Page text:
Voting primarily works as a consumer-driven market in the U.S. these days. Buy Democrat or Republicans will kick out all the immigrants! Buy Republican or Democrats will open the border! One would be right to point out that these aren’t equal statements. Republicans will kick out the immigrants, which puts moral people in the position to vote Democrats. But Democrats will not open the borders, so the Republican ideology is always safe under the lesser evil system, which is one of the reasons one should despise it.

The next point by Mr. Wright was to blame Ralph Nader for George W. Bush. This was odd! But Wright was being logical, sticking to the Chomsky playbook. He counted the votes and concluded that if Nader hadn’t run, Gore would have won. It’s simple math. Once again, an obvious point that doesn’t cut to the core of the lesser evil system.

In this particular case, if one takes out all the variables except for Nader choosing to run, then yes, Gore is our President. Wright says there is a chance there was no Iraq war under Gore, but I disagree. Regardless, I’ll take Wright’s point that Gore was better than Bush. But, it’s so delusional to point to third party candidates as the reason Republicans win half the time.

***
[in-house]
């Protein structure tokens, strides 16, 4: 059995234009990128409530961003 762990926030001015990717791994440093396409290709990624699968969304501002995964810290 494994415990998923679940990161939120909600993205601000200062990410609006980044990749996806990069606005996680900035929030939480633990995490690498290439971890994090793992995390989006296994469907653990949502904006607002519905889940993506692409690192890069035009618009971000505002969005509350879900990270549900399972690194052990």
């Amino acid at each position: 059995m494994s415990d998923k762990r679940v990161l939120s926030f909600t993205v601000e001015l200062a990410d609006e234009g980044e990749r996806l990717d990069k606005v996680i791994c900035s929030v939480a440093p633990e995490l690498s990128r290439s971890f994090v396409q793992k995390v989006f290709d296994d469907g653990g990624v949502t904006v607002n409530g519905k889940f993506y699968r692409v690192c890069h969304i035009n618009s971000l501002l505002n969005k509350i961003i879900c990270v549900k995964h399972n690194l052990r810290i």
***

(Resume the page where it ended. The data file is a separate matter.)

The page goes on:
For one, Wright refuses to address that Nader’s platform was closer to the ideology of the average American than either of the corporate parties. There was a way for Gore to get Nader’s votes: adopt his policies. Maybe Mr. Wright would respond by saying that Gore wouldn’t get any corporate money if he became like Nader, and therefore, would lose. Also a good point by the theoretical Mr. Wright. But, take the candidacy of a “remarkable” Bernie Sanders, who took no corporate money and was therefore seen as a victory by Chomsky. Chomsky saw Bernie as a victory, even though Bernie lost. But as soon as a third party candidate is in the race, and loses, without any corporate money to speak of, they are seen as a failure, and even blamed for the GOP. Is Bernie left off the hook because he is a Democrat?

Now there are outcomes to be achieved by candidates running without corporate money. Either they win outright or they become enough of a threat to the corporate parties that they have to adopt some of their platforms. Neither of these things will happen under the lesser evil voting philosophy. The third party doesn’t have to win to have an impact, but they have to be a legitimate threat. Undermining them before they become this is just sabotage. A vote for the lesser evil is a vote for corporate power.